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How to Stay Motivated to Swim Year In and Year Out

I started to swim competitively when I was 7 years old and almost 60 years later I am still going strong. There was only one time I hung up my swimsuit and quit swimming. That was way back in the late 70s when I had finished my college and international competitive swim career. What got me back into the pool was gaining 30 pounds and a change in attitude. I would like to share a few of my motivational tips that have helped me along the way.

Adjust your goals. Going from Olympic Champion to everyday Masters swimmer took some major adjustments on my goals. My competitive ambitions and training effort needed to change simply because I needed a job to support myself. Later on came the family obligations. I had to be realistic on how fast I could still swim and how hard I could train given the limited time commitment. As the years passed and I began to slow down I realized the social aspect of swimming with a group was as important as my times in practice or how far I swam.

The older you get, train less and train smarter. This really started to hit home in my 50s. Cutting back to swimming 2-3 times a week with less yardage and intensity has kept me injury free and has made my practice times more enjoyable. I don't do near the sprints (fast 50s and 25s) in practice like I used to. And I have learned it's OK to take the extra rest when needed. The desire to have intense practices is no longer necessary. It's steady and consistent swimming for me from now on.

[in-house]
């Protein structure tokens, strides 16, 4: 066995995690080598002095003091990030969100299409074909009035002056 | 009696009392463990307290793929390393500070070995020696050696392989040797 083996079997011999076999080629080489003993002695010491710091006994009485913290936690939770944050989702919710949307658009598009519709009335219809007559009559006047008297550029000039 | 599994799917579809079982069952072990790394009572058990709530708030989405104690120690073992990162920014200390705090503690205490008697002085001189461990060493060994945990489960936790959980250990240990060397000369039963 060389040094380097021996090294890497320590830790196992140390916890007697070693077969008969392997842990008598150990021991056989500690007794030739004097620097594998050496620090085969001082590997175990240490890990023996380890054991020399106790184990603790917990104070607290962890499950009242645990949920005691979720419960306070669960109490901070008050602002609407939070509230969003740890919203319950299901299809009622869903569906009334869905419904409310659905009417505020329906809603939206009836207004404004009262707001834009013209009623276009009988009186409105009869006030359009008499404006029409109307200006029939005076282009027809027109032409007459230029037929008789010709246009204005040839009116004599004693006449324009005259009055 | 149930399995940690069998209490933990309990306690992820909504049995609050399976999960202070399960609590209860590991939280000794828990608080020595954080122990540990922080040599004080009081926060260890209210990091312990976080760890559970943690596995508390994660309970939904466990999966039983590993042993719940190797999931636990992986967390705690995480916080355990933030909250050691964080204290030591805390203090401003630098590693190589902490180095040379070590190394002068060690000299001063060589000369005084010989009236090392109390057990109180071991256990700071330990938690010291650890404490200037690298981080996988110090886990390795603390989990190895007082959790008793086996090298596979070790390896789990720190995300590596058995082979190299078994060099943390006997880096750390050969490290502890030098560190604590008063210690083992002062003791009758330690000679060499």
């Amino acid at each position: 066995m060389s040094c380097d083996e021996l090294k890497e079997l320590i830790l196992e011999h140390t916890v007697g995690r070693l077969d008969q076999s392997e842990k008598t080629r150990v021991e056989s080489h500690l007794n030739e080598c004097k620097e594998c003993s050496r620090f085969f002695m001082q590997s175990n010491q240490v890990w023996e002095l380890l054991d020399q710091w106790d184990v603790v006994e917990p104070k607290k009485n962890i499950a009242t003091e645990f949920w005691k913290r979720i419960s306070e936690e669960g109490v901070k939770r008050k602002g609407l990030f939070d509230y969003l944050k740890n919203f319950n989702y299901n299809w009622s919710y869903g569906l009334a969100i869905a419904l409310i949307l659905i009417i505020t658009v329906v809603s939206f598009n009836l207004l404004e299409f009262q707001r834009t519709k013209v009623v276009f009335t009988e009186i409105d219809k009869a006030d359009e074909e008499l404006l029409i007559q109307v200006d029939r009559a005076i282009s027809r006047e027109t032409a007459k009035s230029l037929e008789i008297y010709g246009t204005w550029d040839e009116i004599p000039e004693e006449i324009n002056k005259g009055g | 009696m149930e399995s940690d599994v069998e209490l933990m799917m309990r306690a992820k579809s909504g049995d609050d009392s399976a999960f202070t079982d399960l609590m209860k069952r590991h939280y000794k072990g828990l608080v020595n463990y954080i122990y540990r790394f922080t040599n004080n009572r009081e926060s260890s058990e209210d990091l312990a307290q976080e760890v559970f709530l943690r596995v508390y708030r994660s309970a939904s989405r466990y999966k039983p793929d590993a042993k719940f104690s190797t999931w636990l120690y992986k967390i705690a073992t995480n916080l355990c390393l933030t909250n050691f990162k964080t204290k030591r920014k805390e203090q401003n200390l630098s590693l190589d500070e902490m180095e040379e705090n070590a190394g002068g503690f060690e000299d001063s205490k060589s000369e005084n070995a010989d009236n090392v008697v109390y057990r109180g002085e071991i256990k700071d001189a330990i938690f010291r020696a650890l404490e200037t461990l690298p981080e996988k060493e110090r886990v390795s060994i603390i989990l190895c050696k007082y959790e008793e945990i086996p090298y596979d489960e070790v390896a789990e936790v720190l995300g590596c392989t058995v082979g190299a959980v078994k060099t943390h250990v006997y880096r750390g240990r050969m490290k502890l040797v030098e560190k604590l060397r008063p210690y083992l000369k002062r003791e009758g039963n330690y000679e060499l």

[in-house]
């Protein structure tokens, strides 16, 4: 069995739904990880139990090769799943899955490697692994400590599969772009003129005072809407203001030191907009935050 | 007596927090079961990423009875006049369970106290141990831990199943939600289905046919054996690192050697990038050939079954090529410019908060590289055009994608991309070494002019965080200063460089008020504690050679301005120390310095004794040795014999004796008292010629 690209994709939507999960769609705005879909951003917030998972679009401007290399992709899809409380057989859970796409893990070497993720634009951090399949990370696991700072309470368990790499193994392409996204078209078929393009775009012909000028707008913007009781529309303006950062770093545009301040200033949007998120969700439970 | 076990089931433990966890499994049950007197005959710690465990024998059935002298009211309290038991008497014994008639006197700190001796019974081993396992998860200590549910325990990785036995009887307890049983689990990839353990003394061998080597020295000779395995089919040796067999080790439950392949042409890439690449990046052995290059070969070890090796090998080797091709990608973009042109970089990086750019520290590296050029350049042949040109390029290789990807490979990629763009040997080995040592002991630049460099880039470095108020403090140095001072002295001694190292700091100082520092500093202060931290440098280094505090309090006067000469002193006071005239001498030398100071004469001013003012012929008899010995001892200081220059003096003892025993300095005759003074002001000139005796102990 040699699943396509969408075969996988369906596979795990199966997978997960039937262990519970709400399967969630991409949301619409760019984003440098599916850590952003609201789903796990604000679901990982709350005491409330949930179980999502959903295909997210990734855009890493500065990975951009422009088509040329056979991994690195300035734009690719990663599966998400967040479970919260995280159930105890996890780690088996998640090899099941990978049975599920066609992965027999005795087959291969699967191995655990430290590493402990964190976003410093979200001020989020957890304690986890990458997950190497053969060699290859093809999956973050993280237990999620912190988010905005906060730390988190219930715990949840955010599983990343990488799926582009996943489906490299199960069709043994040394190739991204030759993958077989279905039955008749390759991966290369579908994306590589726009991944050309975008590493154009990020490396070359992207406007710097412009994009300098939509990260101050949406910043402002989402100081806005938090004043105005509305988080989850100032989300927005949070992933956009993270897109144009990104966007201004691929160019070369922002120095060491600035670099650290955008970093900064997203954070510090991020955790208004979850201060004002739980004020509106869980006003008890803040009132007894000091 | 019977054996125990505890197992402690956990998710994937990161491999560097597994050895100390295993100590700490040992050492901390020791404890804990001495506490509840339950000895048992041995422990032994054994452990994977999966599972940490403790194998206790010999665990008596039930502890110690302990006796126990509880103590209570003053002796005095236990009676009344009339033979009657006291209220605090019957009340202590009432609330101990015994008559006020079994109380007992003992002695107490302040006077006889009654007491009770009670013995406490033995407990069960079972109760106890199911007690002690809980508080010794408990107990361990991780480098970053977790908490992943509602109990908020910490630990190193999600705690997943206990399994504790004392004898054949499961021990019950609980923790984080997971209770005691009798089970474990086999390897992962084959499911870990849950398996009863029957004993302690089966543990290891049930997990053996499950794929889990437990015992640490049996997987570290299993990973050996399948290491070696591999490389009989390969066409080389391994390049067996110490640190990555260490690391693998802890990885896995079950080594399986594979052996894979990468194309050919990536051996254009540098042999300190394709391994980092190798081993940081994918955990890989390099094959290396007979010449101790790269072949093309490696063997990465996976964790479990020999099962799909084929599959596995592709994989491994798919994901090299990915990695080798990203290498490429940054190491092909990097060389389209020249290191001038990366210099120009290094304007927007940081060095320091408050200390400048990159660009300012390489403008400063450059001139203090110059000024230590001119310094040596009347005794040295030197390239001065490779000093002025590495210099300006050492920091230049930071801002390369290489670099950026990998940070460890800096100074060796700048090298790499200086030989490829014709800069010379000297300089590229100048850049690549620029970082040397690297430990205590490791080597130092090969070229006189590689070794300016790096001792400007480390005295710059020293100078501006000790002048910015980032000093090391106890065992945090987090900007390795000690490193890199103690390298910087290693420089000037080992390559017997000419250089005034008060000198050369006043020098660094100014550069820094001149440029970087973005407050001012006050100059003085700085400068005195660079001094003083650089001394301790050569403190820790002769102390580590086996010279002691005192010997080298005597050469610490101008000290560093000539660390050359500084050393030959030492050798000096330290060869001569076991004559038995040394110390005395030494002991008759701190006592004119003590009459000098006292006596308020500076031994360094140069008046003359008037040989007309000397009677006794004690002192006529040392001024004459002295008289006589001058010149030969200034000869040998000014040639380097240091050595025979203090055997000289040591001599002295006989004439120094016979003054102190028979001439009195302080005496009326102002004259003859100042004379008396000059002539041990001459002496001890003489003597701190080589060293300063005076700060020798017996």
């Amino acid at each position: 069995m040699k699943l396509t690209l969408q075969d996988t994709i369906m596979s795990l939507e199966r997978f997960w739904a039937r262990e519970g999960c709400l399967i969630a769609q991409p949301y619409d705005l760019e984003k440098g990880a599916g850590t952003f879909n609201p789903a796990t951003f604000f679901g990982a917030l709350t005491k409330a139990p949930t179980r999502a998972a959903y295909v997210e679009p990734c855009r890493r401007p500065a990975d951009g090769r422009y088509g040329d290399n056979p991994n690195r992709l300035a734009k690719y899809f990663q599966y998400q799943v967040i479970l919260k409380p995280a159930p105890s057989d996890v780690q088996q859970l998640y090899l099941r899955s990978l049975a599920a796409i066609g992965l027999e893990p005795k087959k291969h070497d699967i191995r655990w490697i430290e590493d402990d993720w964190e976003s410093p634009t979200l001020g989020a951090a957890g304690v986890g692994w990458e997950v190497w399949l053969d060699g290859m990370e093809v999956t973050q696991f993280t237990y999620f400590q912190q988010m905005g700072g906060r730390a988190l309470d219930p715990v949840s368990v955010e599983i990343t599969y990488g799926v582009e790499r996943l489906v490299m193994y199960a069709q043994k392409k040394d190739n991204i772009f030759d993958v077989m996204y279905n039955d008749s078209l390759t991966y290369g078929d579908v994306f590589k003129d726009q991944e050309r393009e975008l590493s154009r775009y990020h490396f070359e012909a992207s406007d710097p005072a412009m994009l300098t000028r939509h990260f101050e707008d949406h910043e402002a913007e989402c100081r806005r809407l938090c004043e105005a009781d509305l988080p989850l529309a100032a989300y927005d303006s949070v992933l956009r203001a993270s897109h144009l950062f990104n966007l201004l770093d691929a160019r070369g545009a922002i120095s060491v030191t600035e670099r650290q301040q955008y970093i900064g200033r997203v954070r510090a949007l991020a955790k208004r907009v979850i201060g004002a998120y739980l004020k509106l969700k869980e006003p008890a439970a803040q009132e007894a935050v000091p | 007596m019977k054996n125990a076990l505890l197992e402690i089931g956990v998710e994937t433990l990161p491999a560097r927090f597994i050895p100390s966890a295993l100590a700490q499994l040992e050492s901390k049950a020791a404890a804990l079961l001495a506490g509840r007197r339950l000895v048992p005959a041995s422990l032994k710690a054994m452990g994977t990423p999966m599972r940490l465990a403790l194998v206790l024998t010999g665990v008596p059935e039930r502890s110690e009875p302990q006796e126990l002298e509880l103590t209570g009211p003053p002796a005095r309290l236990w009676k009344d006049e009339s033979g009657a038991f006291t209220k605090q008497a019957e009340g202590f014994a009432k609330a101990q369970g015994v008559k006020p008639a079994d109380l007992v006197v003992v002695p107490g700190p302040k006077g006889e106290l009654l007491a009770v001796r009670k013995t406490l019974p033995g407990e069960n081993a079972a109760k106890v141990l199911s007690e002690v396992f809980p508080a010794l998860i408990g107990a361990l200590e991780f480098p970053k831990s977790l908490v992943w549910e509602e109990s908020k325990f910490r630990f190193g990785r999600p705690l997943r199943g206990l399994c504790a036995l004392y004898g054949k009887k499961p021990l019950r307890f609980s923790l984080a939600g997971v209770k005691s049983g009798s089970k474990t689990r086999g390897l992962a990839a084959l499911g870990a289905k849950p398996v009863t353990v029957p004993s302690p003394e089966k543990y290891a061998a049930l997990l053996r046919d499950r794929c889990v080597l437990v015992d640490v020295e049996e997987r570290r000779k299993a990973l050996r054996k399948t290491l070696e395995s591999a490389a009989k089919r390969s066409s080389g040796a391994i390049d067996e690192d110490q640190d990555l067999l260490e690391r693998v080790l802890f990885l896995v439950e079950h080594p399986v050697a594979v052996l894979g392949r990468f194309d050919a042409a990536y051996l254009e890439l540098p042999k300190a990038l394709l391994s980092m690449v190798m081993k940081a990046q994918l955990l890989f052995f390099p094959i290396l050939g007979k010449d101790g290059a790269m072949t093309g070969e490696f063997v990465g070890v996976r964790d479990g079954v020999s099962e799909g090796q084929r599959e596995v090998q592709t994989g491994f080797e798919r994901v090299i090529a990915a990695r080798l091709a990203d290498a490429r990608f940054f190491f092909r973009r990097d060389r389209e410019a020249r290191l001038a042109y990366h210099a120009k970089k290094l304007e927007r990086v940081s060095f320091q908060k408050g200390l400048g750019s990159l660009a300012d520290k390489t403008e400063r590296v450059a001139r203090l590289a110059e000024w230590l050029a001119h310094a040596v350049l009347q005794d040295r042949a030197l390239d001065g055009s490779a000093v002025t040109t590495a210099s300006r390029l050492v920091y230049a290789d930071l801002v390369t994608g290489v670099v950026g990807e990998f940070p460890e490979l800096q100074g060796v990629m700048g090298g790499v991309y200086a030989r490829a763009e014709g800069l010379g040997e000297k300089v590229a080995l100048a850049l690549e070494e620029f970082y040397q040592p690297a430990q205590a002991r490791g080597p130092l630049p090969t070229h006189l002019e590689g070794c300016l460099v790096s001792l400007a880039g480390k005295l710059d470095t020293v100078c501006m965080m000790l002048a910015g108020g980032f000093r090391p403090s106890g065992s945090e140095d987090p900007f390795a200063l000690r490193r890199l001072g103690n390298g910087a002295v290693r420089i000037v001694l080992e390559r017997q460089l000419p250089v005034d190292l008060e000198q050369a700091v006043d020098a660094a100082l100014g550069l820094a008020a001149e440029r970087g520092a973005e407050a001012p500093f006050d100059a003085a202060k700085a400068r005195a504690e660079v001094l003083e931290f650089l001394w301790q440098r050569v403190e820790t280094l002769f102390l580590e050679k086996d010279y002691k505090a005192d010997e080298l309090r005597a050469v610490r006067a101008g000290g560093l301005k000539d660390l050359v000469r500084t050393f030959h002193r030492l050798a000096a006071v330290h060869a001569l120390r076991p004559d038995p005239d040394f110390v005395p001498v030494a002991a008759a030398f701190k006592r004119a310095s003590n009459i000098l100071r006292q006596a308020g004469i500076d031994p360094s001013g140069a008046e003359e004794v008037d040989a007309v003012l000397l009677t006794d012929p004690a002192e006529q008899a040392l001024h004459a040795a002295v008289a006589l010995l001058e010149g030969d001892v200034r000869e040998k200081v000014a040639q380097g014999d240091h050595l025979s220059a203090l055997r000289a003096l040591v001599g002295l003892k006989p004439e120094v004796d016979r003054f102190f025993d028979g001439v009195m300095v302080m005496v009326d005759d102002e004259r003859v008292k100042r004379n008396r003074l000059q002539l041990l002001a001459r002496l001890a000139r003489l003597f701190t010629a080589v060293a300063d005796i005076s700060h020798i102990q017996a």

Attitude is everything. Competing and training at such a high level from age 14 to 23 resulted in burnout and quitting the sport. Despite losing weight my attitude changed for the better when I realized how much I missed staying in swim shape. I look forward to my swim and it is one of the most positive experiences of my day. I am a much happier and healthier person because of it. I still find swimming more enjoyable and challenging than ever.

Change it up. In 1983 I started organizing Masters team trips to Hawaii every Labor Day weekend to swim the Maui Channel relays and the Waikiki Rough Water swim . I have done this event a total of 20 times. Open water swimming is so much different from swimming and competing in a pool. By the mid 90s I was an open water junkie addicted to swimming in blue incandescent waters in beautiful places. I have taken groups all over the world to swim in open water events. This year I plan to swim the north shore of Oahu with my son Beau, the northern Philippines islands and take a group to experience the Barbados water festival in early November (If interested send me an email at This email address is being protected from spambots. You need JavaScript enabled to view it.).

Cross train. The older we get the harder it is to avoid boredom and injury, especially doing dryland exercise. I have seen lots of folks in their 40s and 50s turning to swimming as their best form of exercise. For me cycling is the ultimate cross training activity. I bike around White Rock Lake twice a week and when it is not too hot or humid I love every second of it. In the spring and fall when it's cooler I enter a bike rally to keep me motivated to train. I also get to meet a whole different crowd of people who share my passion for a great ride. 

What Swim Team Taught Me
The Love of Swimming